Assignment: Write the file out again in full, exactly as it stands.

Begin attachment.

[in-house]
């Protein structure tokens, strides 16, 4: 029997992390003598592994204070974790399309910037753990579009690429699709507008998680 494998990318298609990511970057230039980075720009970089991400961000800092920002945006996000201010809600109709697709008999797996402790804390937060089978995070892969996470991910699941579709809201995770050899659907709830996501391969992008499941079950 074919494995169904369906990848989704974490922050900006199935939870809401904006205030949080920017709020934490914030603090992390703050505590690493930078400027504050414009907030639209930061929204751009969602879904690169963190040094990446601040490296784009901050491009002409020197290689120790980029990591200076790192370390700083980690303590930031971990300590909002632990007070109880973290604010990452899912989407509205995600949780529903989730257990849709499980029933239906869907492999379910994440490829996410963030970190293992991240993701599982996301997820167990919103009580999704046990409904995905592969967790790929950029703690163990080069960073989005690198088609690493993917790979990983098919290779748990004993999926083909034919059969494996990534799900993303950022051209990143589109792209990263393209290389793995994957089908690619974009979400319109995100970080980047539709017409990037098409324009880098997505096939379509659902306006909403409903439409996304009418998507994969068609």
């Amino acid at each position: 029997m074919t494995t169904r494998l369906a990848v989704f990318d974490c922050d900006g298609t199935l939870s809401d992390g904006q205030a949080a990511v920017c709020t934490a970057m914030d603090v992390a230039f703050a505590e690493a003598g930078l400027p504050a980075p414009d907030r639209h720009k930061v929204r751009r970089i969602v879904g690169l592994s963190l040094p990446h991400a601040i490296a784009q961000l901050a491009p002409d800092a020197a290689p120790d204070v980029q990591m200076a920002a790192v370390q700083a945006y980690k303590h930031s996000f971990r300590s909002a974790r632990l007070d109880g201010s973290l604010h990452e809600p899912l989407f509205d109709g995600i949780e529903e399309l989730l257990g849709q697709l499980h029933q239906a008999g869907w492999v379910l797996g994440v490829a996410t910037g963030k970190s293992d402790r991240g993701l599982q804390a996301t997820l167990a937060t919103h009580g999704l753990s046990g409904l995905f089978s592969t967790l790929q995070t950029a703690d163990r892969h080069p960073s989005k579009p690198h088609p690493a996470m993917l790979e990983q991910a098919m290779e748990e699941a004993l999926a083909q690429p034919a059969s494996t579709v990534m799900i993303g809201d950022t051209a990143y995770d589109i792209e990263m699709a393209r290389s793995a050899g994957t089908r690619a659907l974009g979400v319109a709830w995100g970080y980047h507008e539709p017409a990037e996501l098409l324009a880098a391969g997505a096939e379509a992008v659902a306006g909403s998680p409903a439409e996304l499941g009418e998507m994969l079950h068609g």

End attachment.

[in-house]
């Protein structure tokens, strides 16, 4: 029997992390003598592994204070974790399309910037753990579009690429699709507008998680 494998990318298609990511970057230039980075720009970089991400961000800092920002945006996000201010809600109709697709008999797996402790804390937060089978995070892969996470991910699941579709809201995770050899659907709830996501391969992008499941079950 074919494995169904369906990848989704974490922050900006199935939870809401904006205030949080920017709020934490914030603090992390703050505590690493930078400027504050414009907030639209930061929204751009969602879904690169963190040094990446601040490296784009901050491009002409020197290689120790980029990591200076790192370390700083980690303590930031971990300590909002632990007070109880973290604010990452899912989407509205995600949780529903989730257990849709499980029933239906869907492999379910994440490829996410963030970190293992991240993701599982996301997820167990919103009580999704046990409904995905592969967790790929950029703690163990080069960073989005690198088609690493993917790979990983098919290779748990004993999926083909034919059969494996990534799900993303950022051209990143589109792209990263393209290389793995994957089908690619974009979400319109995100970080980047539709017409990037098409324009880098997505096939379509659902306006909403409903439409996304009418998507994969068609």
């Amino acid at each position: 029997m074919t494995t169904r494998l369906a990848v989704f990318d974490c922050d900006g298609t199935l939870s809401d992390g904006q205030a949080a990511v920017c709020t934490a970057m914030d603090v992390a230039f703050a505590e690493a003598g930078l400027p504050a980075p414009d907030r639209h720009k930061v929204r751009r970089i969602v879904g690169l592994s963190l040094p990446h991400a601040i490296a784009q961000l901050a491009p002409d800092a020197a290689p120790d204070v980029q990591m200076a920002a790192v370390q700083a945006y980690k303590h930031s996000f971990r300590s909002a974790r632990l007070d109880g201010s973290l604010h990452e809600p899912l989407f509205d109709g995600i949780e529903e399309l989730l257990g849709q697709l499980h029933q239906a008999g869907w492999v379910l797996g994440v490829a996410t910037g963030k970190s293992d402790r991240g993701l599982q804390a996301t997820l167990a937060t919103h009580g999704l753990s046990g409904l995905f089978s592969t967790l790929q995070t950029a703690d163990r892969h080069p960073s989005k579009p690198h088609p690493a996470m993917l790979e990983q991910a098919m290779e748990e699941a004993l999926a083909q690429p034919a059969s494996t579709v990534m799900i993303g809201d950022t051209a990143y995770d589109i792209e990263m699709a393209r290389s793995a050899g994957t089908r690619a659907l974009g979400v319109a709830w995100g970080y980047h507008e539709p017409a990037e996501l098409l324009a880098a391969g997505a096939e379509a992008v659902a306006g909403s998680p409903a439409e996304l499941g009418e998507m994969l079950h068609g």